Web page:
OVERNIGHT MONEY: Senate eyes debt-ceiling bump


Senate's turn on debt limit: After the House passed a bill on Tuesday to raise the debt ceiling, all eyes turned to the Senate as the threat of a major winter storm looms for Washington in the next day or so.

The Senate could clear the bill on Wednesday — if the upper chamber can muster the votes needed to squash a potential GOP filibuster. 

While lawmakers are running up against a tight Feb. 27 deadline, the potential for a major snowstorm is ratcheting up pressure, especially with Congress set to be out next week. 

The legislation passed by the House would extend the nation's debt ceiling through March 15, 2015, and would allow the Treasury Department to issue new debt totaling hundreds of billions of dollars above the current $17.2 trillion limit.

After several different attempts to convince House conservatives to back a bill and reach the 218-vote threshold, Speaker John BoehnerJohn Andrew BoehnerRestoring fiscal sanity requires bipartisan courage GOP congressman slams primary rival for Ryan donations Speculation swirls about Kevin McCarthy’s future MORE (R-Ohio) finally decided he would roll with the "clean" bill, which needed a majority of Democrats to get through on a 221-201 vote.

Only two Democrats opposed the measure, and only 28 Republicans supported it, including BoehnerJohn Andrew BoehnerRestoring fiscal sanity requires bipartisan courage GOP congressman slams primary rival for Ryan donations Speculation swirls about Kevin McCarthy’s future MORE and Majority Leader Eric CantorEric Ivan CantorFeehery: The governing party 'Release the memo' — let's stop pretending that Democrats are the defenders of the FBI Raúl Labrador, a model for Hispanic politicians reaching higher MORE (R-Va.).

Meanwhile, uncertainty reigned in the Senate.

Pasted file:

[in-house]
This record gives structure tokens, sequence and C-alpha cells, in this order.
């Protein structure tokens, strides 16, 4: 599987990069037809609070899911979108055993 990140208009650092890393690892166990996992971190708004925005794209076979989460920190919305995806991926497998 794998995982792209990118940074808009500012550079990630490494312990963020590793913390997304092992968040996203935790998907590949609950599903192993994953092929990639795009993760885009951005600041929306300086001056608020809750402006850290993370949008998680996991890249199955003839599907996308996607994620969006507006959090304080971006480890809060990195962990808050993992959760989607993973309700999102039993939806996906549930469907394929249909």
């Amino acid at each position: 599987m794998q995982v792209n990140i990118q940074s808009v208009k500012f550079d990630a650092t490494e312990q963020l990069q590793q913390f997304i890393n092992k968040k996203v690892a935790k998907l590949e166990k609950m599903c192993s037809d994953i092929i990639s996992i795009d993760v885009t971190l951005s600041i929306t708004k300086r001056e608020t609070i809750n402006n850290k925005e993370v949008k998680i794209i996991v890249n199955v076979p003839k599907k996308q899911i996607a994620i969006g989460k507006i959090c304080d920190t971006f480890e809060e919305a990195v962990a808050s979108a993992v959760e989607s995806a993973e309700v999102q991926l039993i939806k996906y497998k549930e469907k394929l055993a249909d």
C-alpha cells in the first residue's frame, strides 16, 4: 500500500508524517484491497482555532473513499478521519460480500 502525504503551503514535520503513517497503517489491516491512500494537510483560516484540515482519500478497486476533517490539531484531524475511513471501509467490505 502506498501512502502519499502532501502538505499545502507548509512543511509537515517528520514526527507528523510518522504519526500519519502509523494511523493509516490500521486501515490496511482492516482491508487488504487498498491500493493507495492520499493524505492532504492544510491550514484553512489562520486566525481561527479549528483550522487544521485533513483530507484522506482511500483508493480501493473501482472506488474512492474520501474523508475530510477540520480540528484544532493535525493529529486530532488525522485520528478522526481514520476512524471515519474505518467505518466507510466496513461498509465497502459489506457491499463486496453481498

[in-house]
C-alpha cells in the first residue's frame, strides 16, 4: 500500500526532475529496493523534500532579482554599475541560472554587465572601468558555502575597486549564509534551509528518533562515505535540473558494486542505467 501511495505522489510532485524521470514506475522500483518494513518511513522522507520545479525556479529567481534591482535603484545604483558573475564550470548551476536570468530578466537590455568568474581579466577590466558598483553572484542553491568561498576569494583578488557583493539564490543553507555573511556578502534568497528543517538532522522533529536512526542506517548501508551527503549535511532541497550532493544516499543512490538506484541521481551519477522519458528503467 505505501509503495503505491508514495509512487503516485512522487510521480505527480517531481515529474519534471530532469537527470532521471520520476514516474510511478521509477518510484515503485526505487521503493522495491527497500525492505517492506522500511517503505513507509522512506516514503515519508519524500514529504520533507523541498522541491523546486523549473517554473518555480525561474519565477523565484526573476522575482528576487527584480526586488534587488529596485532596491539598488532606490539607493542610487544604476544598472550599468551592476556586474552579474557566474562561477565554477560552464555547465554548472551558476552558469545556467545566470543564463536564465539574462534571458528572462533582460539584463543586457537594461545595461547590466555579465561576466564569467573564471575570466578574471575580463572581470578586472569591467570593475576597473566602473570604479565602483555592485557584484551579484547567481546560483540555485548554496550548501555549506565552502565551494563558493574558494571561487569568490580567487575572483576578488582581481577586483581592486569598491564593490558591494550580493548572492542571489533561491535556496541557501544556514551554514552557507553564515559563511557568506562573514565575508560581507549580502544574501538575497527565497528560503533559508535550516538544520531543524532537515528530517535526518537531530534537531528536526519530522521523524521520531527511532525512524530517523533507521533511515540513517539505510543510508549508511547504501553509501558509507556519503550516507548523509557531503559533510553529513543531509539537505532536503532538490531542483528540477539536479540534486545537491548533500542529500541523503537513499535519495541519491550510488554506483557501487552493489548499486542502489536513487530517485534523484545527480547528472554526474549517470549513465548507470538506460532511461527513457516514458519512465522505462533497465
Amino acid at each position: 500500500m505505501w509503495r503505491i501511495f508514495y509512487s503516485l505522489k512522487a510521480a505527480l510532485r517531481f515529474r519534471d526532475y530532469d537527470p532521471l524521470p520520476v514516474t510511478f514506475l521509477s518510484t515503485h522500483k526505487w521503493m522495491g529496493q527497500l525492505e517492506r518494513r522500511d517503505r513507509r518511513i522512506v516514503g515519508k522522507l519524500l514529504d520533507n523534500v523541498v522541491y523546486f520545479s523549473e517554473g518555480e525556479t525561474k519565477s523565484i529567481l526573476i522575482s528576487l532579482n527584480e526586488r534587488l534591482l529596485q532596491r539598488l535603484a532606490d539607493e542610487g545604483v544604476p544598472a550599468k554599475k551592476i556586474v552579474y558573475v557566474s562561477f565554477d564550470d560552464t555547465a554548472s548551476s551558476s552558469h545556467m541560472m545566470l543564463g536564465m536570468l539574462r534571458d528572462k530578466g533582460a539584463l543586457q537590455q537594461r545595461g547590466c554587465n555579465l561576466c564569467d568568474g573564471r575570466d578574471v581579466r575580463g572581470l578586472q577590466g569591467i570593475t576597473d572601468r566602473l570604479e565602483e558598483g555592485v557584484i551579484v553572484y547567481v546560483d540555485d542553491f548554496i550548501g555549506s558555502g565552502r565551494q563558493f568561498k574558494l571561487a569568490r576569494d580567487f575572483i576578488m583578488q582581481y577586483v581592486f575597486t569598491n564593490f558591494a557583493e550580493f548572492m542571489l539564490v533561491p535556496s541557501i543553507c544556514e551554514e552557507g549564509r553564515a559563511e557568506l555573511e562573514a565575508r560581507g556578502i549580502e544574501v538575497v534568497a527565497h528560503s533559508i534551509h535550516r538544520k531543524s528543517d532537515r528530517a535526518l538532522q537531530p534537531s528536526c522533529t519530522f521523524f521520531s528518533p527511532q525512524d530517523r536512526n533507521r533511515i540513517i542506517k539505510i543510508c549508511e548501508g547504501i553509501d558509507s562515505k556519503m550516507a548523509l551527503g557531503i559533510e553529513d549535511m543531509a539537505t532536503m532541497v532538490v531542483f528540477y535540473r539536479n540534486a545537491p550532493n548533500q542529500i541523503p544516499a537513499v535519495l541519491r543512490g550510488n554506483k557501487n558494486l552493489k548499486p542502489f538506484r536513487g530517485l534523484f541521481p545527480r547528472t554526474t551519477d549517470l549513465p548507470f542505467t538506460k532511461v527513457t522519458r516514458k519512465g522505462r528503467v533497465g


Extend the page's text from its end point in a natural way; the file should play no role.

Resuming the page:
Sen. Ted CruzRafael (Ted) Edward CruzOvernight Health Care: Trump eases rules on insurance outside ObamaCare | HHS office on religious rights gets 300 complaints in a month | GOP chair eyes opioid bill vote by Memorial Day HHS official put on leave amid probe into social media posts Trump, Pence to address CPAC this week MORE (R-Texas) said he will filibuster the bill but signaled he could allow a Wednesday vote.

"Any vote on the debt ceiling has to be subject to a 60-vote threshold," Cruz said. "Under no circumstances will I consent to a 50-vote threshold."

Other Senate Republicans seemed disappointed with the House's measure.

"I'd prefer to get something for it," Sen. Orrin HatchOrrin Grant HatchOvernight Finance: NAFTA defenders dig in | Tech pushes Treasury to fight EU on taxes | AT&T faces setback in merger trial | Dems make new case against Trump tax law | Trump fuels fight over gas tax What sort of senator will Mitt Romney be? Not a backbencher, even day one Lawmaker interest in NAFTA intensifies amid Trump moves MORE (R-Utah) said. "This is not going the way I would like it to."

To make matters trickier, Senate Republican leader Mitch McConnell (Ky.) distanced himself from the House plan, which was blasted by Tea Party groups. 

McConnell said Republicans would have to discuss how to move forward once the House bill crosses the Capitol. 

So, now, we'll have to see if Senate Democrats can pick up the five votes needed to defeat a filibuster on the bill and move to a vote before the storm hits.

“It looks to me like we’ll find out in the next couple of days how this will be handled in the Senate,” McConnell said.



MBA Mortgage Index: The Mortgage Bankers Association releases its weekly report on mortgage application volume.

Treasury Budget: The Treasury Department releases its January budget data, which is used mostly by the market for year-over-year changes in receipts and outlays. 



 — Dem, Tea Party members team up to help unemployed find work

— Labor officials quash regs for family farms

— Asia-Pacific trade talks set to resume Feb. 22

— Panel votes to block IRS regulations

— McConnell bill prevents IRS ‘harassment’ of political groups

— Job openings, hiring fell in December

— Rep. Petri: Need for gas tax hike 'resonates'

— Yellen stays the course on stimulus exit

— Court rules IRS can't regulate tax preparers

— A new era for debt talks?


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